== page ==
Crime fiction is more popular than ever. And across the UK, writers have been busy arranging a wide number of events for the coming National Crime Reading Month (NCRM). These include book signings at independent and chain bookshops, book displays at libraries, and talks to writing groups and book clubs, to mention just a few.
So with that in mind, why not support Welsh crime writers this June? There are plenty of us, covering every possible aspect of crime fiction. If you like murder mysteries set in the age of Sherlock Holmes, but with a Welsh twist, then I’m your man. Allow me to transport you to … Pontypridd.
A perfectly imperfect setting
It started when I began to take an interest in genealogy. My grandmother’s family were originally from Trowbridge. Her parents moved to South Wales in the middle of the 19th century and she was born just outside Pontypridd. My grandfather was born in Rapallo, Italy and arrived in Cardiff in the 1890s. Their wedding took place in Pontypridd in 1898 and my grandfather worked in a colliery as a ‘stoker-above-ground’. I started to think about what sort of place Pontypridd must have been then.
Pontypridd only existed as a town due to the industrial revolution. The population of the Rhondda Valleys exploded in a very short space of time. It was a time of great migration, but not everyone headed to America. Some saw the chance of a better life closer to home. People came from all over England, other parts of Wales, Ireland, Poland, Germany, and elsewhere. They weren’t necessarily directly involved in heavy industries, though Pontypridd had an ironworks, a steelworks, a chainworks, mills, and collieries.
When people earned money, they of course wanted to spend it. On the back of this, the market in Pontypridd became famous in its time, drawing thousands to the town on market days and encouraging high quality shops to become established.The social impact was immense. Many of the issues of immigration we see today were reflected then. There were unscrupulous landlords, low pay, and poor working conditions. There were also great acts of charity and human endeavour. The Welsh language suffered immeasurably, though incomers often took some Welsh words and phrases to their hearts, and established their own dialect.
Heartbreak and humour
Industrial unrest and intense pressure on the social class structure were also a feature of the age. Pontypridd had a beautiful theatre, an active music hall, a state-of-the-art shopping arcade, and an almost endless number of pubs (both reputable and disreputable). It was vibrant and exciting, with contrasts of temperance and drunkenness; wealth and poverty; law and violent crime.
I had considered writing a Victorian crime novel with dastardly deeds carried out in dark alleys beyond the gaslights, and hansom cabs galloping through the fog. But I felt that to go down the Whitechapel road was too much like going over old ground. Finally, I realised that what I had been looking for was right under my nose: Pontypridd.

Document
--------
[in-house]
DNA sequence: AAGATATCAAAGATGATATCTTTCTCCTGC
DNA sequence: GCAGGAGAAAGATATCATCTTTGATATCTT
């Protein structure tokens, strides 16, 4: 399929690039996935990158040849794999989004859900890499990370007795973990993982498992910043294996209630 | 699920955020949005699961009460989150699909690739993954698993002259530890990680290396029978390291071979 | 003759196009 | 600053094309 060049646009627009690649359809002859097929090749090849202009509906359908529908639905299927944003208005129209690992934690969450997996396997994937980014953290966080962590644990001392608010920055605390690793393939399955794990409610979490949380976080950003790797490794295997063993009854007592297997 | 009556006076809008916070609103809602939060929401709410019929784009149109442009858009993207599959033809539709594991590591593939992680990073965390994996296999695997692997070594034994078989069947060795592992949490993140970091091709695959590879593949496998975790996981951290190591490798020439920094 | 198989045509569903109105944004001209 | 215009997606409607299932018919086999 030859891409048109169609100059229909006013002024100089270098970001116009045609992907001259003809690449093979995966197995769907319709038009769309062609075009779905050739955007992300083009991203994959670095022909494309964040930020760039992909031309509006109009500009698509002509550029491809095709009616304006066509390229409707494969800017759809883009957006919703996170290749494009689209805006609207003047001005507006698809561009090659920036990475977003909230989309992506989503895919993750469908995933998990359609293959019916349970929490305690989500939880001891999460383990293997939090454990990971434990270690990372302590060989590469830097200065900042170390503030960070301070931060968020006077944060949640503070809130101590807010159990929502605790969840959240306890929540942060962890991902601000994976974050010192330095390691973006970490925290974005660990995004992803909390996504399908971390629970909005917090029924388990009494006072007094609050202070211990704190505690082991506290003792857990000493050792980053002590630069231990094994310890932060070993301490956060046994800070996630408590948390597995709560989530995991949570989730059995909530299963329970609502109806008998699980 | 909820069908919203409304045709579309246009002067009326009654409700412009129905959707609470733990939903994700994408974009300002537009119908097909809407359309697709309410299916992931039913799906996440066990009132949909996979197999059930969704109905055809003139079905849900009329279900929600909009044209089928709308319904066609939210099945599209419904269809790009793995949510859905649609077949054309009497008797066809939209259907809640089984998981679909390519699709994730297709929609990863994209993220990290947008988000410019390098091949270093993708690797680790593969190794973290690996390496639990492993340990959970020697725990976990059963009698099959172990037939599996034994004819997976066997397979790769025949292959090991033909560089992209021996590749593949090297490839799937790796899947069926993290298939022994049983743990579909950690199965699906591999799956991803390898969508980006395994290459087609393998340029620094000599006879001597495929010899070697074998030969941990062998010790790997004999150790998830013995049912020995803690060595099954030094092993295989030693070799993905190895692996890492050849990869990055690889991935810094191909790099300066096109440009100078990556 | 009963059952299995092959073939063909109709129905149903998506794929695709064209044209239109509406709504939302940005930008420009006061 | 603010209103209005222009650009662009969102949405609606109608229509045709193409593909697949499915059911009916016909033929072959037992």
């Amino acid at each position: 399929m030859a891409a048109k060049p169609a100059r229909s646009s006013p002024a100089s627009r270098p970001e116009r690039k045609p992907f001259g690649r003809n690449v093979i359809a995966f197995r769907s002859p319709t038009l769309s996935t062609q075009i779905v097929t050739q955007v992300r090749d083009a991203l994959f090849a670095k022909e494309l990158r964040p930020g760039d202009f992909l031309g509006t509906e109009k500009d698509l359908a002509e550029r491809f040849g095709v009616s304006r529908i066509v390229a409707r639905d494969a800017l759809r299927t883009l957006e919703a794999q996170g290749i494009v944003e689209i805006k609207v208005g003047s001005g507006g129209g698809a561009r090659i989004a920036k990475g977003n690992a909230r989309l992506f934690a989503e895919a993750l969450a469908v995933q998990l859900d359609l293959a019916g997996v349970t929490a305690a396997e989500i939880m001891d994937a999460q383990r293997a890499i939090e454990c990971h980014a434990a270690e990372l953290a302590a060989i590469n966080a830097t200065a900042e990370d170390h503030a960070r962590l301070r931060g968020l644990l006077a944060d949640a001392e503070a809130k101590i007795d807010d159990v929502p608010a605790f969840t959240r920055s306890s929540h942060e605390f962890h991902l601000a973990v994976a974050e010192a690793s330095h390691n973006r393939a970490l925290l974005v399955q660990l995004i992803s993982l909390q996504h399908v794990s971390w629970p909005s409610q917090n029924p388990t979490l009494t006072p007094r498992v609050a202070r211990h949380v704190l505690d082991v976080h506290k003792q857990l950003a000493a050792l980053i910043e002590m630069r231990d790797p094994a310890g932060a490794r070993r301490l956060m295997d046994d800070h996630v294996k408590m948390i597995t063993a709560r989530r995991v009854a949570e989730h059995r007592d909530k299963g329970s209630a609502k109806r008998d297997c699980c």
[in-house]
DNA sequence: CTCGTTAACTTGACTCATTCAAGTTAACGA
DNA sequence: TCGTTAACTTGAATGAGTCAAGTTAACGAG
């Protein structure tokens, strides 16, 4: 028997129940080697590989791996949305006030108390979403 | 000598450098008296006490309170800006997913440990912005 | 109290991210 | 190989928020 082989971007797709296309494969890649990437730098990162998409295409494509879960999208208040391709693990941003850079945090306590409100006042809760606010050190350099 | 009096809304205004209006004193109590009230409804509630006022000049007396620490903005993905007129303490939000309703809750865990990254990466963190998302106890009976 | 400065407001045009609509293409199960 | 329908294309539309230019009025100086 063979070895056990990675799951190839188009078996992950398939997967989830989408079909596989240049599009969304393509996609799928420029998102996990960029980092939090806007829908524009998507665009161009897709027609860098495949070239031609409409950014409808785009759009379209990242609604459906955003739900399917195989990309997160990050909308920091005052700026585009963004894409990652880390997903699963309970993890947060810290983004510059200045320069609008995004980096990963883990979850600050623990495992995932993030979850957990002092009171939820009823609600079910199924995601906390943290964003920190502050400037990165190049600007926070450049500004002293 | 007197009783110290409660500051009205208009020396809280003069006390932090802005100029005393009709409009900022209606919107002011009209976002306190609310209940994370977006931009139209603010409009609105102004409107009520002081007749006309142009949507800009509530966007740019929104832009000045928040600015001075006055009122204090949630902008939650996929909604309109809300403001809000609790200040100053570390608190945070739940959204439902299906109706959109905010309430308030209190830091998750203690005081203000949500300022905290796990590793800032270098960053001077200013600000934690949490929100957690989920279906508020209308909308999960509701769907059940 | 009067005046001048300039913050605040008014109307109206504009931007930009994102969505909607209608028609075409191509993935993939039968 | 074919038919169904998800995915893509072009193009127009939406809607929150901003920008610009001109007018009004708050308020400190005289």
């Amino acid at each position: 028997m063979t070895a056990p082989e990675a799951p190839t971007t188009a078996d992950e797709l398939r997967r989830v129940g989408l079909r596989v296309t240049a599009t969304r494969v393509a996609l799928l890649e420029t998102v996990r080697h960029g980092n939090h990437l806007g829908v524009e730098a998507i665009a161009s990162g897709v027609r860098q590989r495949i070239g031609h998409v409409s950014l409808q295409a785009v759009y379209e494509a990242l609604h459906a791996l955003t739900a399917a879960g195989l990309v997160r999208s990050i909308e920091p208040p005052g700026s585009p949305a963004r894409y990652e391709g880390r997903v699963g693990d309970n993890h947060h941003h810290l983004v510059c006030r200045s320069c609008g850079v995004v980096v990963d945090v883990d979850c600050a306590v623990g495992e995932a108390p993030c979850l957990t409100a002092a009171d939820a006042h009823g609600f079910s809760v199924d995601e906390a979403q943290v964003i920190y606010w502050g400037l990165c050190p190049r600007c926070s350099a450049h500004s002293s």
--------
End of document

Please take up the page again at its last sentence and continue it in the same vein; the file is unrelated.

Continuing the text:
I wanted my central character, Thomas Chard, to be an outsider dropped into this strange, bewildering, chaotic backdrop. I also wanted him to be someone with whom the reader could identify. Not a detective genius, just someone who tries his best and keeps going even when everything seems against him.
Chard is very fallible and has a sense of humour. One thing that the Valleys has to this day is an underlying warmth. Humour is never far away, even in adversity; perhaps especially in adversity. I like to think that my series of Inspector Chard Mysteries reflect that. In the latest book, Sabrina’s Teardrop, most of the action takes place in Shropshire, but the inspector relies heavily on his friends from Pontypridd to save him from the gallows.
Welsh crime fiction
If you prefer other historical crime fiction, contemporary thrillers, cosy crime, police procedurals, or true crime, then go to the Crime Cymru website and look at the incredible range of books, all by wonderful Welsh writers. There’s something for all tastes, guaranteed.
Some of our authors will be well known to you, others less so. If you wonder why that is, it’s important to recognise the realities of the publishing world.
The centre of UK publishing is London, where the vast majority of large publishing houses and agents are based. Wales has never, until perhaps recently, been seen as ‘cool’ where crime fiction is concerned. It is one of the reasons why Crime Cymru was formed – the brainchild of Alis Hawkins, Matt Johnson, and Rosie Claverton – to raise the profile of Welsh crime writing.
This year Aberystwyth hosted the first in-person Welsh international crime fiction festival, the Gŵyl Crime Cymru Festival, which was a great success, and the intention is to build on this. When it comes to crime fiction, Wales has at least as much atmosphere as Scandinavia. And as much talent. From being nominated for and winning major awards to gaining Netflix contracts, our writers are seeing success.
Run by the Crime Writers’ Association in partnership with national charity The Reading Agency, NCRM is a festival that takes place throughout June across the UK and Ireland, culminating in the prestigious CWA Daggers award ceremony at the end of the month. It aims to promote and celebrate crime reading across the genre through exciting events and activities in bookshops, libraries, museums, theatres, and online.
So hop on board, buy some books and be part of the journey. Support Welsh writers. And look out for National Crime Reading Month events near you. Welsh history is still being made.
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